The COVID-19 pandemic just exacerbated the child care industry, which is vital for working parents. The child care industry has historically been underfunded and outrageously expensive for most American families and making access to quality care unattainable for more than 2 million parents a year.


The Center for American Progress estimates that more than 50 percent of Americans and 60 percent of rural Americans live in child care deserts, which are defined as areas where there are either no licensed child care providers for children under the age of five or less than one slot in a licensed child care center for every three children.


The National Association for the Education of Young Children (NAEYC) study finds that more than half of child care centers in the United States say they are “losing money every day that they remain open,” with 2 out of 5 child care providers saying that they are covering costs by using personal savings or charging supplies to their own credit cards. This results from the fact that most child care providers currently have fewer tuition-paying families at the same time as their operating costs have increased, on average, by nearly 50 percent.


Congress introduced legislation that would address the current early learning and child care crisis by ensuring that no family under 150 percent of state median income pays more than seven percent of their income on child care. CWLA has included as part of its agenda that legislation, Enacting the Child Care for Working Families Act.


Child Care for Working Families Act would: 


  • Make child care more affordable for working families by creating a federal-state partnership to provide financial assistance for working families with children ages 0-13. Under the bill:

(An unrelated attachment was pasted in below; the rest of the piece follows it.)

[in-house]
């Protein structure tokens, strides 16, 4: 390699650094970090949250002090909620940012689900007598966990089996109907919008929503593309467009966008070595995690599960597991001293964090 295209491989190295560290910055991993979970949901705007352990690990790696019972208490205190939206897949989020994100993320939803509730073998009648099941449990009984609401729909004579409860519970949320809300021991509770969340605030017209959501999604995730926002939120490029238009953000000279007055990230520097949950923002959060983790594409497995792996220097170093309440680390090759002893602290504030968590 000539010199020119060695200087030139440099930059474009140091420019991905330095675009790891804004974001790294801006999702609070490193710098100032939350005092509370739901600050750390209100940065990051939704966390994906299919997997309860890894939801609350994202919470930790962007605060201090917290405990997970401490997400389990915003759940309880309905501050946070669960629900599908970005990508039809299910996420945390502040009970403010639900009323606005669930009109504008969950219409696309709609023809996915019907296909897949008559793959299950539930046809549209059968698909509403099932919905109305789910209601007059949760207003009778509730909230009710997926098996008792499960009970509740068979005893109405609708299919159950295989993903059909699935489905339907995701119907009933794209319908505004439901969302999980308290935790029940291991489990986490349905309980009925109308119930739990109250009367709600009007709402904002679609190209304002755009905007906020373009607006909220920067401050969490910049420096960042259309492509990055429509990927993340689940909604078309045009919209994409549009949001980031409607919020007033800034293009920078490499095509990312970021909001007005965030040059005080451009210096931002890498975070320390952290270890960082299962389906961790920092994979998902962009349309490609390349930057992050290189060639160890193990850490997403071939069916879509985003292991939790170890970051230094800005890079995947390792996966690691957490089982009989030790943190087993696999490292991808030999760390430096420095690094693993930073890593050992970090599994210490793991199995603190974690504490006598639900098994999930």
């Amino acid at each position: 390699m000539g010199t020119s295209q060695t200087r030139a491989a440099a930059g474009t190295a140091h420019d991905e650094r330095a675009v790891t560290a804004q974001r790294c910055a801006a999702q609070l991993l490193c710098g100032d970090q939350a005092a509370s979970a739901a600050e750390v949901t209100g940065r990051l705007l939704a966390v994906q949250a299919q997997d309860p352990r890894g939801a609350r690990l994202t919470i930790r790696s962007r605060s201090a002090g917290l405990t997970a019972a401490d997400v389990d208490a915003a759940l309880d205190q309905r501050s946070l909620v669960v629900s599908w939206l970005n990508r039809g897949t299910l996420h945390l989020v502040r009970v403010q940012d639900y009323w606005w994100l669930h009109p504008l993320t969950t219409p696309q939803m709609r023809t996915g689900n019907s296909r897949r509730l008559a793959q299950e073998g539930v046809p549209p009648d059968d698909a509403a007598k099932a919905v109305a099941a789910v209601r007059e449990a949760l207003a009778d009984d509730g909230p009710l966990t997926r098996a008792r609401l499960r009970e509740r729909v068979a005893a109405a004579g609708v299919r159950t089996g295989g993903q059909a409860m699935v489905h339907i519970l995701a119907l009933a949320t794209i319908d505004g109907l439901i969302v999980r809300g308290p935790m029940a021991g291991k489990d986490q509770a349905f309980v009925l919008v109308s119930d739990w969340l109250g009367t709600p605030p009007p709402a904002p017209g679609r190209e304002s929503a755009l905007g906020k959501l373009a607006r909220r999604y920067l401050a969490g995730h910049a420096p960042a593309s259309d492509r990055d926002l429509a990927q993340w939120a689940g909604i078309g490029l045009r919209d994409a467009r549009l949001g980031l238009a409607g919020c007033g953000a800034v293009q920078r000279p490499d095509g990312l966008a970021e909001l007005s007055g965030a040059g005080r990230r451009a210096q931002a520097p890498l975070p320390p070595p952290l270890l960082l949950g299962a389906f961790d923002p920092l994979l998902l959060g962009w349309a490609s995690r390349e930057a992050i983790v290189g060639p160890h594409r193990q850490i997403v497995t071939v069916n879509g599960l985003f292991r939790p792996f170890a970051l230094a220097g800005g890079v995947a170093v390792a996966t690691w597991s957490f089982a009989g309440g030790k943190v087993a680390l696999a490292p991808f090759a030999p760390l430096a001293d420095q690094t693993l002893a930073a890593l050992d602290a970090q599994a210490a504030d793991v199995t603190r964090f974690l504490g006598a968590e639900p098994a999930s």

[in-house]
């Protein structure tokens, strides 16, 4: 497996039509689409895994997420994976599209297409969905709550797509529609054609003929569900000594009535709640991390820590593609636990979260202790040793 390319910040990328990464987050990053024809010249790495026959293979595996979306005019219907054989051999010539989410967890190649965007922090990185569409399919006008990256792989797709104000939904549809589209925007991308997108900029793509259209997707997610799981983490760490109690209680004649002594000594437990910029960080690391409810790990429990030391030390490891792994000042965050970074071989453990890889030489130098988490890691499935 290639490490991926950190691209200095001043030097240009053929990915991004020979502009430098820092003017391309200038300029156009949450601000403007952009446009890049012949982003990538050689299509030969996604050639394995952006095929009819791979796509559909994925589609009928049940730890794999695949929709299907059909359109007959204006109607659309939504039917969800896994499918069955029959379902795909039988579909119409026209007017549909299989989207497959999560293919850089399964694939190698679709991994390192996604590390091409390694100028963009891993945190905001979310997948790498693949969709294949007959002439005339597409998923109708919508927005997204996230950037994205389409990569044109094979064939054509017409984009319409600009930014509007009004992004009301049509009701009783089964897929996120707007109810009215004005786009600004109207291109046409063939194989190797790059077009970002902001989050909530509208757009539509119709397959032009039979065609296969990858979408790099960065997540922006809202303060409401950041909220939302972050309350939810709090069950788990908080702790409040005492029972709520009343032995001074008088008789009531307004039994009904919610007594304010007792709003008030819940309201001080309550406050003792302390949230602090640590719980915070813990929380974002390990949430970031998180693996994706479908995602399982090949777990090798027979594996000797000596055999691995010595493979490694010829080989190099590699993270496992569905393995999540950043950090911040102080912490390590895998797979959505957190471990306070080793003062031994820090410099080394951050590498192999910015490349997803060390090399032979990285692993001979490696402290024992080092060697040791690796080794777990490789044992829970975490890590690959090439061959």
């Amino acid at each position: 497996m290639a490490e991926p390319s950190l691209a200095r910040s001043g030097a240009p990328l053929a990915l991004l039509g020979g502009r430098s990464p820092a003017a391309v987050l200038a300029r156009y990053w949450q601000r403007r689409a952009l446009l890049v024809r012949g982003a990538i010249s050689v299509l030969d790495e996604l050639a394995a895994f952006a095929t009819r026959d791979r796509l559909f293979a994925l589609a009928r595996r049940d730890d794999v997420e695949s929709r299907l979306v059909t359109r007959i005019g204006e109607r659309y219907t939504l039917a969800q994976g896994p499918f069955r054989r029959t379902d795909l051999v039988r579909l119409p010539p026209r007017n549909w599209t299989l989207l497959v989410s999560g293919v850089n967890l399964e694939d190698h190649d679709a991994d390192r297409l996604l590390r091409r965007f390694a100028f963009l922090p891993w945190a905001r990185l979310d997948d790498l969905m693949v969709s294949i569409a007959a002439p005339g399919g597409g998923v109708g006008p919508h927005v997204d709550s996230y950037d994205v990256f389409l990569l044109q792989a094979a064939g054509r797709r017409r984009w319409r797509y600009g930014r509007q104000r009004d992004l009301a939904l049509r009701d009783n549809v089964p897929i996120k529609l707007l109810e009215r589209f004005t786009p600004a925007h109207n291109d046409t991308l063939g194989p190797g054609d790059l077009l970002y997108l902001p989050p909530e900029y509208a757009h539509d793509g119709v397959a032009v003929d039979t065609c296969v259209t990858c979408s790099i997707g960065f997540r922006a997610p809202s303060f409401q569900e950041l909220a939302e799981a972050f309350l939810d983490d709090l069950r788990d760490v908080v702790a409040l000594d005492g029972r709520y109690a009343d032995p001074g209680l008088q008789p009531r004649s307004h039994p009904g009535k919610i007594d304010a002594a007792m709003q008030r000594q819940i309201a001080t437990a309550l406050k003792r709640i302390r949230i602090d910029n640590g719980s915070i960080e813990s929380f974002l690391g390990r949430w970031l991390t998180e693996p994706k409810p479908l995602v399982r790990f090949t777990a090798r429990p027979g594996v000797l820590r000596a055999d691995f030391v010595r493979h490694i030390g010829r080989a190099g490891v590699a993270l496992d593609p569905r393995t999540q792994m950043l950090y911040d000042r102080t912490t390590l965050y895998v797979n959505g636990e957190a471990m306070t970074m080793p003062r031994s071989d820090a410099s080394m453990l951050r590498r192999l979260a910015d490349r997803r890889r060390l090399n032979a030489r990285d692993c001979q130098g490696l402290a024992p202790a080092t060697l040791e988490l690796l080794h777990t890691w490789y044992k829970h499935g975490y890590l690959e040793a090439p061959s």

• No working family under 150 percent of state median income would pay more than seven percent of their income on child care.
  • Families earning above 75 percent of state median income would pay their fair share for care on a sliding scale.
  • Families under 75 percent of the state median income would not pay anything at all.
  • Expand access to preschool programs for 3- and 4-year-olds by providing funding to states to establish and expand a mixed-delivery system of high-quality preschool programs.
  • Improve the quality and supply of child care for all children, including by:
  • Supporting child care for children who are dual-language learners, children who are experiencing homelessness, and children in foster care,
  • Creating more inclusive, high-quality child care options for children, infants, and toddlers with disabilities and increasing funding for the Individuals with Disabilities Education Act,
  • Increasing child care options for children who receive care during non-traditional hours,
  • Providing grants to cover start-up and licensing costs to help establish new providers.
  • Increase wages for child care workers by ensuring that all child care workers are paid at least a living wage and earn parity with elementary school teachers with similar credentials and experience.
  • Better support Head Start programs by providing the funding necessary to offer full-day, full-year programming.


Now is the time to build a child care system that meets the needs of all families and pays early educators, most of whom are women and people of color, living wages, and supports the education and development of the nation’s youngest children.